Composites are also particularly susceptible to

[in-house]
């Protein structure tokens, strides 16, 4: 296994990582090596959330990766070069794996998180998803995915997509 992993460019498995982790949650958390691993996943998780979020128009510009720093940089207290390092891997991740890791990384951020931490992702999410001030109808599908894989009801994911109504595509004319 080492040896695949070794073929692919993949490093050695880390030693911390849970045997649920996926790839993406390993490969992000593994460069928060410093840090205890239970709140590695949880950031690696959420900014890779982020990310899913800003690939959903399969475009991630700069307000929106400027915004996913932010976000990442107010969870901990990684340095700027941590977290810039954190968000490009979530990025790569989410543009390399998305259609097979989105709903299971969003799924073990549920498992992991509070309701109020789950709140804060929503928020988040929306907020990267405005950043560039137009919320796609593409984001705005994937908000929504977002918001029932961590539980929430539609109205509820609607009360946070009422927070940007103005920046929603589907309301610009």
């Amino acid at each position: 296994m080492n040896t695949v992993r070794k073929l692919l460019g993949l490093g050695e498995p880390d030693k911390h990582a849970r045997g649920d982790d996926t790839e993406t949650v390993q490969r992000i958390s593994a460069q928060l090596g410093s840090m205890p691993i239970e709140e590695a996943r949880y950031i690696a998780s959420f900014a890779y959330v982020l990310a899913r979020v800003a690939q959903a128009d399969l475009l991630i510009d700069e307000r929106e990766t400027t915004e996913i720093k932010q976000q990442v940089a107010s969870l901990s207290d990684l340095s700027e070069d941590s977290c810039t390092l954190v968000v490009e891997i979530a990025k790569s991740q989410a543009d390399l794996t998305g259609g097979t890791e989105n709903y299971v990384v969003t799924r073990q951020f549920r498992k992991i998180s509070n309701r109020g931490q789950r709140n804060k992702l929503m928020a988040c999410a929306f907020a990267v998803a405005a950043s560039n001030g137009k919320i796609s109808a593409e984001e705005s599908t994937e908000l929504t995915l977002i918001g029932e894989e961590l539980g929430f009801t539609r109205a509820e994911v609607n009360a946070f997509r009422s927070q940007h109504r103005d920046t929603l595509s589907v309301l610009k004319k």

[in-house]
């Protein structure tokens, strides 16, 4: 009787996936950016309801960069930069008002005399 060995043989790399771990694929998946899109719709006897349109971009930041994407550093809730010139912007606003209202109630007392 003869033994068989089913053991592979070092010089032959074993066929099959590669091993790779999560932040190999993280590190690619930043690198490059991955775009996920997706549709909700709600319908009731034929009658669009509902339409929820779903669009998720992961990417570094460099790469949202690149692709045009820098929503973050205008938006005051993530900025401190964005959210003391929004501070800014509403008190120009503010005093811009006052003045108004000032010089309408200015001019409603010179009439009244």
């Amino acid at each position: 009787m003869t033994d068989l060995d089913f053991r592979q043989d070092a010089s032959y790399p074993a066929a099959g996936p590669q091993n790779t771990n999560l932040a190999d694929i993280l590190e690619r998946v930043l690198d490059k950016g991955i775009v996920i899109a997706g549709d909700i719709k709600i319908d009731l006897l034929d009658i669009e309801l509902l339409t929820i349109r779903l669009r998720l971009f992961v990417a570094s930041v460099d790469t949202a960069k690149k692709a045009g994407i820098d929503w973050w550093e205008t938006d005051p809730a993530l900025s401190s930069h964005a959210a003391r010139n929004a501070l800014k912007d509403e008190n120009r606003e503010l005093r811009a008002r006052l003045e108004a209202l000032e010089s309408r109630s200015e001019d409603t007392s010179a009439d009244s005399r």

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Unformatted text preview: ymers, metals, and ceramics facilitates the achievement of both high strength and flexibility, while retaining high modulus. Matrix materials may be polymers, metals, or ceramics. The matrix provides lateral support to the fibers in continuous-fiber composites and also transfers the load to the fibers through the fiber-matrix interface in short-fiber composites. The fiber architecture determines the strength and modulus of the composite in various directions. The optimal fiber arrangement depends primarily on the intended application. The properties of composites also depend on the interfacial characteristics. The interfacial strength determines how efficiently the stress is transferred to the fibers, which is especially critical in short-fiber composites. It controls the fracture toughness and the fatigue resistance of all composites. Interfacial strength is derived from mechanical bonding, chemical bonding, or both. Important properties such as elastic modulus in various directions, tensile strength, coefficient of thermal expansion, and thermal and electrical conductivity of composites can be estimated from the fiber arrangement and the properties and volume fractions of the matrix and reinforcing materials. Properties that do not depend on the spatial arrangement can be determined using the rule of mixtures. The mechanisms of fracture and fatigue of composites are different from those in conventional materials. Composite fracture originates in the brittle phase and is slowed from spreading by either the ductile phase or interfacial failure. The high fracture toughness in these systems is derived from spreading the damage over a large area in front of the main crack as opposed to relying solely on plastic deformation of the ductile phase. Composite laminate fatigue failure occurs in three stages: ply cracking, delamination, and fiber fatigue. Composites are also particularly susceptible to thermal fatigue failures. Although most applications for composites are in high-performance structures, their use is growing rapidly in the electrical and electronic industries. Examples include superconducting cables and electronic package casings. KEY TERMS ........................................................................................................................................................................... isostrain reinforcing phase composites isostress rule of mixtures concrete laminate composites specific modulus critical aspect ratio matrix phase specific strength critical fiber length l0 particulate composites thermal fatigue | v v aggregate composites | e-Text Main Menu | unidirectional fiber-reinforced composites Textbook Table of Contents pg608 [V] G12 7-27060 / IRWIN / Schaffer 608 Part III iq 13.01.98 plm QC3 rps MP Properties HOMEWORK PROBLEMS ........................................................................................................................................................................... SECTION 14.2 History and Classification of Composites 1. Most...
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